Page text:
The book I’ve been looking forward to most so far this year has just started being serialised in the Guardian today. It’s by Yotam Ottolenghi who founded two exceptional London restaurants and is simply called Ottolenghi: the Cookbook. l love Ottolenghi's food - it’s so generous and big-flavoured, piled high on bright, colourful platters - you can't fail to be tempted by it. It also lends itself perfectly to entertaining for large numbers at home.
I've struggled to come up with a single pairing from last week as all the matches I was offered at the two-Michelin-starred The Ledbury were spot on but this, I think, is the most spectacular.
Here's a barbecue with a difference from my book Food, Wine and Friends. The centrepiece is a spiced, butterflied leg of lamb served with a delicious Turkish-style bulghur wheat salad called Kisir. Finish with grilled nectarines or, if you prefer to have your dessert prepared ahead, some refreshing wine jellies.
Mark Hix, a great forager himself, concentrates on recipes you can make from the hedgerow this week in The Independent (now is a good time to go to his new restaurant, I suggest . . . ) so I’m thinking a little outside the box as to what to pair with them. Country wines, made with hedgerow fruits, seem the perfect answer. I don’t know why we don’t see more of them.
We all know a beer goes down well with a ploughmans and that it’s a great drink to wash down a barbecue but here are 10 more unusual pairings which should liven up your summer drinking.
What do you eat with a great bottle of Irish whiskey? Fruit cake might seem a bit frivolous to some and even brand you as, well . . . a bit of a fruitcake, but I can highly recommend it.
This delicious cake, which comes from my book An Appetite for Ale, is based on a recipe from one of Britain's best bakers Dan Lepard. Do use organic dried fruit in it - you’ll get a much better result.
A lovely seasonal dessert from Sybil Kapoor's National Trust - Simply Baking. "Soft-baked meringues make a gorgeous pudding in the early autumn, especially when topped with cider-poached fruit and apple brandy cream."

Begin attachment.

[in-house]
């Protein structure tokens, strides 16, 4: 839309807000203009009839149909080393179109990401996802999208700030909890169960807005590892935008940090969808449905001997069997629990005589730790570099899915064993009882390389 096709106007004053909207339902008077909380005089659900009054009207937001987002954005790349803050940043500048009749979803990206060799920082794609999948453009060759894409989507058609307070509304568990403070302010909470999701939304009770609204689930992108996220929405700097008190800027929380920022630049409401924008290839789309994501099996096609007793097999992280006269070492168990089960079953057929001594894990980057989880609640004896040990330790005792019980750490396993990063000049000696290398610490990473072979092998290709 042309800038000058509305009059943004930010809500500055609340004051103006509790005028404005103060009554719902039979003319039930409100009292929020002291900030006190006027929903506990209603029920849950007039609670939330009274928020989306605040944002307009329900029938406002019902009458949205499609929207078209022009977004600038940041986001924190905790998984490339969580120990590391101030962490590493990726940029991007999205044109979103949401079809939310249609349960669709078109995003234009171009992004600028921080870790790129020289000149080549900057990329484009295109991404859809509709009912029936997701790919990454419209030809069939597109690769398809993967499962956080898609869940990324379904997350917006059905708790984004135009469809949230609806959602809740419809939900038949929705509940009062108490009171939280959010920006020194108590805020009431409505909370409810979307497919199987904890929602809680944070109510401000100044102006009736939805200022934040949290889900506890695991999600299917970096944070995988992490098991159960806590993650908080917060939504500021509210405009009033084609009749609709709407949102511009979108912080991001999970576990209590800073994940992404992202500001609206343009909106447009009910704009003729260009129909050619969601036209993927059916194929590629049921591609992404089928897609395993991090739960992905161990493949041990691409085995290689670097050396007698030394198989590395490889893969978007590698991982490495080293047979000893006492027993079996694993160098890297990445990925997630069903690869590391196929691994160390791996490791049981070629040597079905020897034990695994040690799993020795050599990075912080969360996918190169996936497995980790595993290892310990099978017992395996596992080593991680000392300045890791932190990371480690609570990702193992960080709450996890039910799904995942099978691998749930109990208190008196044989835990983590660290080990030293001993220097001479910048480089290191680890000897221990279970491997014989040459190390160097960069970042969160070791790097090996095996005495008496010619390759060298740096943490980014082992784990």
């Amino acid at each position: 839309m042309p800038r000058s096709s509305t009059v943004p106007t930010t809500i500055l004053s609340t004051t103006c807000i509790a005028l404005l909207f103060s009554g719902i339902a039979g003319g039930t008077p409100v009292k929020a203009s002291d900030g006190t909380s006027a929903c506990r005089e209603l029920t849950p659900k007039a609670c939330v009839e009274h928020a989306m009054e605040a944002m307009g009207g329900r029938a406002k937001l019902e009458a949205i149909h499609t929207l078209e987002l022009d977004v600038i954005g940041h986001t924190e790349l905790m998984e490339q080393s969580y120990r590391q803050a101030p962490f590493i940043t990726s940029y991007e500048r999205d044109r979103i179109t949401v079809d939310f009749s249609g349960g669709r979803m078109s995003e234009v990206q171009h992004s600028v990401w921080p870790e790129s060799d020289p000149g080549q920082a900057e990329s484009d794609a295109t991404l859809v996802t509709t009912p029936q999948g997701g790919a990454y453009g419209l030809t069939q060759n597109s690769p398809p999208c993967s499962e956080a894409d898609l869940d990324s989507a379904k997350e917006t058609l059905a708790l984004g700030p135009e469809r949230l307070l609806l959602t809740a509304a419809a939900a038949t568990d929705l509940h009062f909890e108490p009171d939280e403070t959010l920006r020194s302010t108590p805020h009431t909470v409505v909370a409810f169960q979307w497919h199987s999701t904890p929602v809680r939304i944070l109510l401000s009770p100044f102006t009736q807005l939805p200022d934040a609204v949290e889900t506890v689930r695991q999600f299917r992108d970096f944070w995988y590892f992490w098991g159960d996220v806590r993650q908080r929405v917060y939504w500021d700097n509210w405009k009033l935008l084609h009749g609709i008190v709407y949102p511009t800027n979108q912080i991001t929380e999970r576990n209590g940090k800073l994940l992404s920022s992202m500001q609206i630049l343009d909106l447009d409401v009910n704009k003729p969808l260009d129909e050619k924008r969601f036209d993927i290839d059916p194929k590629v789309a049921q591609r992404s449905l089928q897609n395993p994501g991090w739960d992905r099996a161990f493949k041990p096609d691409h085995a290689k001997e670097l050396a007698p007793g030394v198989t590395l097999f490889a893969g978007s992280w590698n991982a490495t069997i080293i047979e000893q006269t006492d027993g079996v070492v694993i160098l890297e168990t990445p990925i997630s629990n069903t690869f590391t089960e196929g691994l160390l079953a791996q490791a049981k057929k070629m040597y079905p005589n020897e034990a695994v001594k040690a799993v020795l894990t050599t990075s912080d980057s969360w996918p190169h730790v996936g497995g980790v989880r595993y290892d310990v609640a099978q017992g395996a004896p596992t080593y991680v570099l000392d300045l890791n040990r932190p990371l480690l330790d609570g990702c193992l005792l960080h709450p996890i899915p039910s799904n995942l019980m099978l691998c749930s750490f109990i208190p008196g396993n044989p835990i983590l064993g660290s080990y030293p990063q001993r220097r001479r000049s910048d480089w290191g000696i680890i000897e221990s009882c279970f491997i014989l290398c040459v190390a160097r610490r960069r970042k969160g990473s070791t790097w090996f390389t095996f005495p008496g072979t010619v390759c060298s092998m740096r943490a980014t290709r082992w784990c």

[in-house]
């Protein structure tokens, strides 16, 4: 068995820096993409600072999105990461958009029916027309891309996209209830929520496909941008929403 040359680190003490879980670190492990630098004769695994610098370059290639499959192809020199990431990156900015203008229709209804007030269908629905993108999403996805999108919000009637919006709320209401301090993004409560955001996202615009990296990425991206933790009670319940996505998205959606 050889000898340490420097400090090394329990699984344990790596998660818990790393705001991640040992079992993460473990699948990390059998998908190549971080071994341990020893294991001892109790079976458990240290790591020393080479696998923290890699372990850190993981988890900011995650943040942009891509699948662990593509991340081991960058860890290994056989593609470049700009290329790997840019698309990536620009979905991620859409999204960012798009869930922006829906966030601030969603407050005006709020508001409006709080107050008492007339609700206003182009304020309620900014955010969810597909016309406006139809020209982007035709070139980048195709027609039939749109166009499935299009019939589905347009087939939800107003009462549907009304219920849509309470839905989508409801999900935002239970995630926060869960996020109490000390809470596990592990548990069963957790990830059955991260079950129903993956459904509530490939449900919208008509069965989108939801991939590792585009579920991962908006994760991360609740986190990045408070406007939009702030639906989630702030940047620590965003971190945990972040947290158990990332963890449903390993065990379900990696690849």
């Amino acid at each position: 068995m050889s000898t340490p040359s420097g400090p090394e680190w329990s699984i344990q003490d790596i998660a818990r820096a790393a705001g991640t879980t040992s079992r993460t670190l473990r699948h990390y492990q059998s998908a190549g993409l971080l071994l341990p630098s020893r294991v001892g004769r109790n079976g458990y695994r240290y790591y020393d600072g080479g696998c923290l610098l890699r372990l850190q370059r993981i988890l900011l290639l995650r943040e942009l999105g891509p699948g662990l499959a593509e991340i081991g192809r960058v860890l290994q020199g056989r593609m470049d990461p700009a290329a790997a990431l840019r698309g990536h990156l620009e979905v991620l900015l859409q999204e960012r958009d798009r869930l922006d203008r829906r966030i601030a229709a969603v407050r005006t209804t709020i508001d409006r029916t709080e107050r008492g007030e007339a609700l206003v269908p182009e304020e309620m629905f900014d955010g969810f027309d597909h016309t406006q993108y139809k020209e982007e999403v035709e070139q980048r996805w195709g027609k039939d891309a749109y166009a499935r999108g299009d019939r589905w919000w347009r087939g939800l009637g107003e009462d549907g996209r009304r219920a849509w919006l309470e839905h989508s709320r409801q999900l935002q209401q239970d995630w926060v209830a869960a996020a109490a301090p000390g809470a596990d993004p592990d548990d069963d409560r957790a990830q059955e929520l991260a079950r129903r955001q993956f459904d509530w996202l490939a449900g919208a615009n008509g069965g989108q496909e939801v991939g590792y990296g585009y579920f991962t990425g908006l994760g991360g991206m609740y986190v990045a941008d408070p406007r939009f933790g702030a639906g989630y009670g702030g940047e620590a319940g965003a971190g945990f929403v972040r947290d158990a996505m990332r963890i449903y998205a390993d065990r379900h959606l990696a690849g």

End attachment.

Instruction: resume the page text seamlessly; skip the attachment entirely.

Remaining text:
Pancakes and beer might not sound like the most obvious of combinations but as with other flour-based foods such as sandwiches or pies they work together remarkably well. Especially, as I discovered when I was writing my food and beer book An Appetite for Ale last year, fruit-filled pancakes and fruit beers.
A cross between a Pimm’s and a shandy which I concocted a few year's ago for my son Will’s and my book An Appetite for Ale. You'll obviously need to play around with the proportions depending on the fruit cup and the beer you use
One of the aspects of the World’s Best Sommelier competition I hadn’t really thought about is how on earth you create a menu for a roomful of sommeliers. And choose wine pairings they won’t be sniffy about. One way is to impress them with large format bottles and old vintages which is the route competition sponsor Moët et Chandon took . . .
The peaches are so fabulous here in Arles, so gorged with sweet, ripe juice that we’re eating them almost daily. One great way to serve them which I was reminded about the other night when we dined at a local restaurant, Le Corazon is with red wine - just as good as the better-known pears in red wine.
If you’ve never tasted a fruit beer you might think this pairing sounds bizarre. If you have you can probably imagine just how good it would taste.
You may well know what you’re going to drink with the turkey by now but here are some ideas for what to match with your Christmas starters, paired with recipes from some of Britain’s favourite chefs and cookery writers.
No Christmas goes by without some wine pairing discovery and this year it was the delicious Jorge Ordonez Malaga Seleccion Especial no. 1 2007 with some simple fresh clementines we had at the end of a post-Christmas meal with friends.
One of the standard ways of devising a wine pairing is to pick out flavours in the wine and put them in the accompanying dish. Not too much or it can cancel out the flavour of the wine but done with skill, as it was by chef Des Smith at The Hunting Lodge, it’s pretty impressive.
I invented this recipe for my alcohol-free book How to Drink without Drinking. It started life as a Pimm's drinkalike but was so delicious with just strawberries I gave up on the other fruit